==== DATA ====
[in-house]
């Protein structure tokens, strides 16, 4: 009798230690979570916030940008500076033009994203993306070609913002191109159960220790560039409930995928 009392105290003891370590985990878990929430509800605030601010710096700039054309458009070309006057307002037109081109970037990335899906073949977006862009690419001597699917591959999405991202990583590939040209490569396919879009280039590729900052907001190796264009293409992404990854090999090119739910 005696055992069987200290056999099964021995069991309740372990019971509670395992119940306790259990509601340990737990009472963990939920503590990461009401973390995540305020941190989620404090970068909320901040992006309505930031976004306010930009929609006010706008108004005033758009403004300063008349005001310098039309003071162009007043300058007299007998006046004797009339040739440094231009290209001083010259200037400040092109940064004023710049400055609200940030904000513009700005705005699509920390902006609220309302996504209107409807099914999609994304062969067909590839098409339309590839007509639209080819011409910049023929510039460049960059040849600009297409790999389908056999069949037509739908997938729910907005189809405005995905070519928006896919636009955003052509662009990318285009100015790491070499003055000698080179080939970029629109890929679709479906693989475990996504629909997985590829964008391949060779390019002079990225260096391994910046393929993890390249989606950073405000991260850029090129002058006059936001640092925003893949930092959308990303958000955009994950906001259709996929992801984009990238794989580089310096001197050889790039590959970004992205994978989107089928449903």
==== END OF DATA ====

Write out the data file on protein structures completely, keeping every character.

[in-house]
């Protein structure tokens, strides 16, 4: 009798230690979570916030940008500076033009994203993306070609913002191109159960220790560039409930995928 009392105290003891370590985990878990929430509800605030601010710096700039054309458009070309006057307002037109081109970037990335899906073949977006862009690419001597699917591959999405991202990583590939040209490569396919879009280039590729900052907001190796264009293409992404990854090999090119739910 005696055992069987200290056999099964021995069991309740372990019971509670395992119940306790259990509601340990737990009472963990939920503590990461009401973390995540305020941190989620404090970068909320901040992006309505930031976004306010930009929609006010706008108004005033758009403004300063008349005001310098039309003071162009007043300058007299007998006046004797009339040739440094231009290209001083010259200037400040092109940064004023710049400055609200940030904000513009700005705005699509920390902006609220309302996504209107409807099914999609994304062969067909590839098409339309590839007509639209080819011409910049023929510039460049960059040849600009297409790999389908056999069949037509739908997938729910907005189809405005995905070519928006896919636009955003052509662009990318285009100015790491070499003055000698080179080939970029629109890929679709479906693989475990996504629909997985590829964008391949060779390019002079990225260096391994910046393929993890390249989606950073405000991260850029090129002058006059936001640092925003893949930092959308990303958000955009994950906001259709996929992801984009990238794989580089310096001197050889790039590959970004992205994978989107089928449903």